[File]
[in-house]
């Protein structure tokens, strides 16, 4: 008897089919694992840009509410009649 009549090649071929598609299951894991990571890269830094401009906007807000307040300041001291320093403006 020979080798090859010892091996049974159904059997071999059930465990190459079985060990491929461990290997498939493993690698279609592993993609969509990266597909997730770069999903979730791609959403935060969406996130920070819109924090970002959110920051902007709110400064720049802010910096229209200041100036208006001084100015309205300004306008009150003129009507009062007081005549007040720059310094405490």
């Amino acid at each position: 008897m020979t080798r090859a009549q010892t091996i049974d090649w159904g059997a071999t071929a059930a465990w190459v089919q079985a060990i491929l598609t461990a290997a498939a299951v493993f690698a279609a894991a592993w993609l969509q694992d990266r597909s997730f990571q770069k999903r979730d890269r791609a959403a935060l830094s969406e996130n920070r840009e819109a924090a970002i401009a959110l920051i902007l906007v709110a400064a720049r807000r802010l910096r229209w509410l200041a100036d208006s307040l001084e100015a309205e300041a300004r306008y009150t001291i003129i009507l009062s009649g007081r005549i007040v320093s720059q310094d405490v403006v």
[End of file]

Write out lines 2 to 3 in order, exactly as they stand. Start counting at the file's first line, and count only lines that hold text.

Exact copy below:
């Protein structure tokens, strides 16, 4: 008897089919694992840009509410009649 009549090649071929598609299951894991990571890269830094401009906007807000307040300041001291320093403006 020979080798090859010892091996049974159904059997071999059930465990190459079985060990491929461990290997498939493993690698279609592993993609969509990266597909997730770069999903979730791609959403935060969406996130920070819109924090970002959110920051902007709110400064720049802010910096229209200041100036208006001084100015309205300004306008009150003129009507009062007081005549007040720059310094405490």
């Amino acid at each position: 008897m020979t080798r090859a009549q010892t091996i049974d090649w159904g059997a071999t071929a059930a465990w190459v089919q079985a060990i491929l598609t461990a290997a498939a299951v493993f690698a279609a894991a592993w993609l969509q694992d990266r597909s997730f990571q770069k999903r979730d890269r791609a959403a935060l830094s969406e996130n920070r840009e819109a924090a970002i401009a959110l920051i902007l906007v709110a400064a720049r807000r802010l910096r229209w509410l200041a100036d208006s307040l001084e100015a309205e300041a300004r306008y009150t001291i003129i009507l009062s009649g007081r005549i007040v320093s720059q310094d405490v403006v």